Comments Tagged ‘nature’

  • Economy 15-29 (1 comment)

    • Comment by Sean Fischer on November 2nd, 2015

      In paragraph 15, T begins to describe man’s relationship to nature. He acknowledges how man puts faith in nature to just work correctly, recognizing that humanity does not understand nature as well as it should. He ends by invoking the notion of miracles, and suggests, through the use of his Confucius quote, that man has adopted a sort of ignorance or stupidity towards the natural world, which in turn seeps into man’s daily life.

      T’s claim seems like a logical preface to some of Pope Francis’ claims in Laudato si. Pope Francis calls on man to recognize what he already knows about nature and make political and economic changes based on that knowledge. The Pope rationalizes his suggestions by emphasizing the relationship between humanity and nature, arguing that no matter how far removed we try to make ourselves from the natural world, we are very much a part of it. T sees this inherent connection to the natural world, which is why he calls out his peers for choosing to live in ignorance towards the world around them.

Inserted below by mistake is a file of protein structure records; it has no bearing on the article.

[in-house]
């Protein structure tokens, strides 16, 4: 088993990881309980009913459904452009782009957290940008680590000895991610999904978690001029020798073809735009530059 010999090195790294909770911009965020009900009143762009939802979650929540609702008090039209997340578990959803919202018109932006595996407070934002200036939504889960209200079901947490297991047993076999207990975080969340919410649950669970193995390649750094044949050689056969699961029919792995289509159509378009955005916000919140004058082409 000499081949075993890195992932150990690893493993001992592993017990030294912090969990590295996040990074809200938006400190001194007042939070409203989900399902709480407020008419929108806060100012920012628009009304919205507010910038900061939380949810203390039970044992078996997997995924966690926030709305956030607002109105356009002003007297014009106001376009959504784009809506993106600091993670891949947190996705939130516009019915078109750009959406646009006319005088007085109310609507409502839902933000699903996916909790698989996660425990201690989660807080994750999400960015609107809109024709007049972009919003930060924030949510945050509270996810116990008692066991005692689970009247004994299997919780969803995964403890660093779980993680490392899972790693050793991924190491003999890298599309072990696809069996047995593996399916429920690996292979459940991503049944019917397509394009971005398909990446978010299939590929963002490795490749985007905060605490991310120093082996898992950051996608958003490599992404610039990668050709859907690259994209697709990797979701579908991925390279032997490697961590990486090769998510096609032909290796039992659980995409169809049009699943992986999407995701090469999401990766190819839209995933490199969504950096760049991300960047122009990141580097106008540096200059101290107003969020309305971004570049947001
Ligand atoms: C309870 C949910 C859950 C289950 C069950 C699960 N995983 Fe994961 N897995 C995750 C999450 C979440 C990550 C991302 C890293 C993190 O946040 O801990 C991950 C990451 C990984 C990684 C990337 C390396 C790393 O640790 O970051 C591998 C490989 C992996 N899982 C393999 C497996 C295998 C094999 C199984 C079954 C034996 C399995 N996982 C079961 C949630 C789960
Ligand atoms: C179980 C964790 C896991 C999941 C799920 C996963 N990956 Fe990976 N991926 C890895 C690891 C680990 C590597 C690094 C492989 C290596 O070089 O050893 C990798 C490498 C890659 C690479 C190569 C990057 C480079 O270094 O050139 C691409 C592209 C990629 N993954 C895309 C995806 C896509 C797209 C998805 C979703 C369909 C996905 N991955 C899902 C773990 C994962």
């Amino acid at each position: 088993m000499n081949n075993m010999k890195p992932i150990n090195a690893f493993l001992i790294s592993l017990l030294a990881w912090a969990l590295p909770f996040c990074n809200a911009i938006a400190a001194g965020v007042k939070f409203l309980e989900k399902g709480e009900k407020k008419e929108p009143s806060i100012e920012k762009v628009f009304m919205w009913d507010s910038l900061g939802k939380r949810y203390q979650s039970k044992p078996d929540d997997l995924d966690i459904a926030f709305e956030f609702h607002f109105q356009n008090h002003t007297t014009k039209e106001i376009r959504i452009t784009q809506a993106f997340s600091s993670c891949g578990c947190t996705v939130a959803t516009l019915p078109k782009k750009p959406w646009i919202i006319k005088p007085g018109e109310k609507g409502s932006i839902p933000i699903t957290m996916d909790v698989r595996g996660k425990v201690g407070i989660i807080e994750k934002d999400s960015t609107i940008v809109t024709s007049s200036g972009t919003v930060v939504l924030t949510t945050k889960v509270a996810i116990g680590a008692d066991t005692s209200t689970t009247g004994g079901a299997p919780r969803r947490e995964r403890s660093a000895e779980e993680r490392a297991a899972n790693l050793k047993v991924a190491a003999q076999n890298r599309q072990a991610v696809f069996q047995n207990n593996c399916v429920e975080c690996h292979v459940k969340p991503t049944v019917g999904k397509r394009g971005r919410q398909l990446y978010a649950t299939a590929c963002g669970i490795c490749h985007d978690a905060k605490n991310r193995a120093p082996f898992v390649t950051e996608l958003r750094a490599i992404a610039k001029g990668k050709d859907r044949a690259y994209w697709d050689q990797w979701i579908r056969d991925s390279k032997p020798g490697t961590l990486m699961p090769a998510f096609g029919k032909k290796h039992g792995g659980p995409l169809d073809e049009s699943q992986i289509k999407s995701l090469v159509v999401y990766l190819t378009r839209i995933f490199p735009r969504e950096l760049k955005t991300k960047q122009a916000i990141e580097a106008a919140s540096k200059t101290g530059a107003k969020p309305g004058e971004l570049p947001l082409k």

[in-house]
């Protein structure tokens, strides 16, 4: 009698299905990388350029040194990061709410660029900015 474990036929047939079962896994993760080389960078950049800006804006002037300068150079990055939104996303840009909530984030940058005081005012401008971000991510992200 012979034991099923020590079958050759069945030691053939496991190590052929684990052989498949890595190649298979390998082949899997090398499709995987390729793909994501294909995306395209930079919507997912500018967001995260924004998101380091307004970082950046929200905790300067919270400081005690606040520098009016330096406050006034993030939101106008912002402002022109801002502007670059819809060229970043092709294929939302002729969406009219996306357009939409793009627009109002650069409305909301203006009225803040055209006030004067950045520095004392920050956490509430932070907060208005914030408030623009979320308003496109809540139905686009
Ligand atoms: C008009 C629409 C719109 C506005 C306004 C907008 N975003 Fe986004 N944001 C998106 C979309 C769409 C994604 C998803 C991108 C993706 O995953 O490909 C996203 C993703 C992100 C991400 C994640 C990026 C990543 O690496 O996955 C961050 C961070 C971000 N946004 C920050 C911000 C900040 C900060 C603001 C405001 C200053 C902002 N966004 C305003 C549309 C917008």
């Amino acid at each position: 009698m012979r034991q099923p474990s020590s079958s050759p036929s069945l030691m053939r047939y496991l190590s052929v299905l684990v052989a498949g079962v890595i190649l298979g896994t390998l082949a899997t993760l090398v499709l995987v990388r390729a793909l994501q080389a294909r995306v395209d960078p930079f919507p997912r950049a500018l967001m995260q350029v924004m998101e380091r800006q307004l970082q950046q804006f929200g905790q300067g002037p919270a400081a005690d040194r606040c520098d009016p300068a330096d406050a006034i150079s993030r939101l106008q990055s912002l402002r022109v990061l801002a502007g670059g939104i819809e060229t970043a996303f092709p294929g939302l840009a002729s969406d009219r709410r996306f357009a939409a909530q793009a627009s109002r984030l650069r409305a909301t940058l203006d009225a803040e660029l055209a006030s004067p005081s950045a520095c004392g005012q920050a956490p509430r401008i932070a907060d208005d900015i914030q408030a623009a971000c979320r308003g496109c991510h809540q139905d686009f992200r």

T does not acknowledge the economic and political realities of thinking in such a way, but failing to do so makes sense when considering the state of political development still being carried out in T’s lifetime. Further, the lack of understanding that T describes would, in turn, suggest a lack of knowledge about the specific needs for the persistence of life on Earth.

      As we read historically back towards Pope Francis’ encyclical, it is interesting to consider how T is the first writer we have encountered who starts to make specific claims about the philosophical relationship between humanity and nature. Up to this point, the writers we have considered have chosen to primarily reframe the man/nature relationship as a pragmatic concern (Locke) or social-economic issue (Marx). It will be interesting to see if T’s genuine anxiety about the state of this man/nature relationship continues to build as we move closer to Francis’ similar worries.

  • Economy 98-111 (1 comment)

    • Comment by Sarah Kinzer on October 2nd, 2017

      What I hear Thoreau advocating for most strongly is for us all to listen deeply to the soft voice of nature within us, our “true course,” and to tap into something bigger than us- our connection to everything else in the world. A deep love for all people and things.

Source: http://commons.digitalthoreau.org/walden/comments/tags/nature/

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